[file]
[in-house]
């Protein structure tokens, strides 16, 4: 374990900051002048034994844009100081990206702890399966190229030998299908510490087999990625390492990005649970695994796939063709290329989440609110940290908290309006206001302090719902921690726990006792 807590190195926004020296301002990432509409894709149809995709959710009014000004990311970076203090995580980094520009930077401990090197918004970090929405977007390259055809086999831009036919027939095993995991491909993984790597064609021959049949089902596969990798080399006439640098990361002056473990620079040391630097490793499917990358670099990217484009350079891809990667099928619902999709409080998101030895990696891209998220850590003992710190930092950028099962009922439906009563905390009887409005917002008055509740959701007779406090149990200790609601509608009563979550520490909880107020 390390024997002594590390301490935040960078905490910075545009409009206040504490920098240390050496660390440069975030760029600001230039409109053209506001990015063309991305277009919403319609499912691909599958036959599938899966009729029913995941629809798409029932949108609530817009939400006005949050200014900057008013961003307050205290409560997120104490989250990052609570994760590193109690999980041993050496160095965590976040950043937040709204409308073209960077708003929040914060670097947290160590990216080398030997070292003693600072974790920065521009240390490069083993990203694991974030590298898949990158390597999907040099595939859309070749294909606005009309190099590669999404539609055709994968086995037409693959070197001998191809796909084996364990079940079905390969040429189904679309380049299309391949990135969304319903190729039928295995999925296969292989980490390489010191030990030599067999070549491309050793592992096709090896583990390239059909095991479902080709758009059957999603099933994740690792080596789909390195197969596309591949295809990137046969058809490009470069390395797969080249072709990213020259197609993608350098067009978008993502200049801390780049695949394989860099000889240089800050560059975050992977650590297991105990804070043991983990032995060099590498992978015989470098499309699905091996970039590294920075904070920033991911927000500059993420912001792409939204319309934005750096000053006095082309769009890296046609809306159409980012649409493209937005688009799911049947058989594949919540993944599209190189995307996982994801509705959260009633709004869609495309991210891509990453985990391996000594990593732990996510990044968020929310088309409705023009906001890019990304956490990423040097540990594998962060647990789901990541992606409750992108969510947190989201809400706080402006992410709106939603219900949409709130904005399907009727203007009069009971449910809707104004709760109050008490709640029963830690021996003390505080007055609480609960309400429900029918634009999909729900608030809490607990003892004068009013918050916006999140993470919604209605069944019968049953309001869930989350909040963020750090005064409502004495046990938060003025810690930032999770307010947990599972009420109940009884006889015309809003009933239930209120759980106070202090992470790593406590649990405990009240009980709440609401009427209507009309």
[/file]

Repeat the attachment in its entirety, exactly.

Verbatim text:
[in-house]
């Protein structure tokens, strides 16, 4: 374990900051002048034994844009100081990206702890399966190229030998299908510490087999990625390492990005649970695994796939063709290329989440609110940290908290309006206001302090719902921690726990006792 807590190195926004020296301002990432509409894709149809995709959710009014000004990311970076203090995580980094520009930077401990090197918004970090929405977007390259055809086999831009036919027939095993995991491909993984790597064609021959049949089902596969990798080399006439640098990361002056473990620079040391630097490793499917990358670099990217484009350079891809990667099928619902999709409080998101030895990696891209998220850590003992710190930092950028099962009922439906009563905390009887409005917002008055509740959701007779406090149990200790609601509608009563979550520490909880107020 390390024997002594590390301490935040960078905490910075545009409009206040504490920098240390050496660390440069975030760029600001230039409109053209506001990015063309991305277009919403319609499912691909599958036959599938899966009729029913995941629809798409029932949108609530817009939400006005949050200014900057008013961003307050205290409560997120104490989250990052609570994760590193109690999980041993050496160095965590976040950043937040709204409308073209960077708003929040914060670097947290160590990216080398030997070292003693600072974790920065521009240390490069083993990203694991974030590298898949990158390597999907040099595939859309070749294909606005009309190099590669999404539609055709994968086995037409693959070197001998191809796909084996364990079940079905390969040429189904679309380049299309391949990135969304319903190729039928295995999925296969292989980490390489010191030990030599067999070549491309050793592992096709090896583990390239059909095991479902080709758009059957999603099933994740690792080596789909390195197969596309591949295809990137046969058809490009470069390395797969080249072709990213020259197609993608350098067009978008993502200049801390780049695949394989860099000889240089800050560059975050992977650590297991105990804070043991983990032995060099590498992978015989470098499309699905091996970039590294920075904070920033991911927000500059993420912001792409939204319309934005750096000053006095082309769009890296046609809306159409980012649409493209937005688009799911049947058989594949919540993944599209190189995307996982994801509705959260009633709004869609495309991210891509990453985990391996000594990593732990996510990044968020929310088309409705023009906001890019990304956490990423040097540990594998962060647990789901990541992606409750992108969510947190989201809400706080402006992410709106939603219900949409709130904005399907009727203007009069009971449910809707104004709760109050008490709640029963830690021996003390505080007055609480609960309400429900029918634009999909729900608030809490607990003892004068009013918050916006999140993470919604209605069944019968049953309001869930989350909040963020750090005064409502004495046990938060003025810690930032999770307010947990599972009420109940009884006889015309809003009933239930209120759980106070202090992470790593406590649990405990009240009980709440609401009427209507009309």